letter from Marseille



The most recent mental image I had of Marseille was during the French strikes in autumn, as dozens of finger-thin silver frigates long ago put out at sea hovered in the Mediterranean while the Marseillais dock-workers refused to offload them. Last time I was there, I did not notice so much the mounting North African presence, in the news constantly as politicians inveigh against Arab immigrants from the Maghreb and the question of what to “do” about the children of poor immigrants immiserated in Paris’s banliues, and Muslim women insisting that they have the right to dress as they wish, be it with niqab or hijab, against the oppressively universalist secularism of French society.

This time I saw the North African presence everywhere: the skin tone of the people on the streets, the streets lined with halal butcher shops and Moroccan couscous restaurants, and the signs and posters calling for maseerat – Arabic for demonstrations – alongside identical signs in French. Signs of support for the Spanish demonstrations were on the walls too. Men and women who have been in France for 20 or 30 years shift seamlessly back-and-forth between Arabic and French, sometimes speaking in a mélange of the two. Poverty correlating with color, as it does in wealthy Western countries, the street kids are all conspicuously of the ancestry of one or another of the former French colonies: Algeria, Morocco, and Tunisia, as they play cat-and-mouse games with the police pacing around the port.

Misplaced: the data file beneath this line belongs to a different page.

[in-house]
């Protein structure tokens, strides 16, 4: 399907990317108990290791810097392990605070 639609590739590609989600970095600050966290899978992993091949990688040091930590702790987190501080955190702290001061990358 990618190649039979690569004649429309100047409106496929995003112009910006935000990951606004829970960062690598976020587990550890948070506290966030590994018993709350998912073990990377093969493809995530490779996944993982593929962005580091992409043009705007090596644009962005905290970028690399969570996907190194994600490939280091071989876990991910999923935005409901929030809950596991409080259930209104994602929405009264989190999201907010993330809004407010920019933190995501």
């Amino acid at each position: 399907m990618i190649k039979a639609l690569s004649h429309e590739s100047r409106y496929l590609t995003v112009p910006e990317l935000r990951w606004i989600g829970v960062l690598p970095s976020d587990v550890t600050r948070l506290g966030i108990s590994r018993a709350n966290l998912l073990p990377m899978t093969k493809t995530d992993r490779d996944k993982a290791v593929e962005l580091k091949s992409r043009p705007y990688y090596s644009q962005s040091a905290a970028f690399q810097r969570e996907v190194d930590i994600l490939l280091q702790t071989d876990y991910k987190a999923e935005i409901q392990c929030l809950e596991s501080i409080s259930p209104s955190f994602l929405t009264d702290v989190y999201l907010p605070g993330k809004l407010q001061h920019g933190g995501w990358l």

There are a lot of police. Perhaps it’s the threat of terrorism: they are also French military walking along with the police. The military are bedecked in camouflage fatigues and carry assault rifles on city streets, doing their duty of keeping people scared, if not necessarily safe.

But what struck me most were the bookstores. Never mind that one-sixth of each shop was devoted to philosophy, or that Lewis Mumford’s unavailable-in-English The City in History is circulating in a beautiful French translation. I had asked my friend upon arrival if he could locate a good left-wing bookstore, but in Marseille, the good bookstores are all leftist: no wandering off to a communist book-seller in some nook of the city to find out what leftist French people are reading and writing: Yves Lacoste on post-colonialism, Alberto Toscano on fanaticism, and dozens of pamphlet-sized books by Eric Hazan, Alain Gresh, or Rashid Khalidi. Pierre Clastres’s Society against the State is, surreally, available in bookstores here, and a relatively-unknown – outside of the academy – Timothy Mitchell essay on carbon democracy was actually put out as a book here.

The issue of post-colonialism can never be far from the surface, and nowhere more than when the far shores of the Mediterranean are practically within eyeshot, vast white ferries slide into their berths in Marseille’s port, and the news is full of French politicians debating whether there should be full amnesty for the millions of illegal immigrants from North Africa filling the schools and altering the future of France’s demography – and others suggest that they should go “back where they came from,” as the heritage of French empire is relentlessly scrubbed out of the contemporary imaginary and its control over the past, a nauseating juxtaposition when the French armed forces are once again running amok in Cote D’Ivoire and “liberating” Libya. Colonialism is not over until it’s over.

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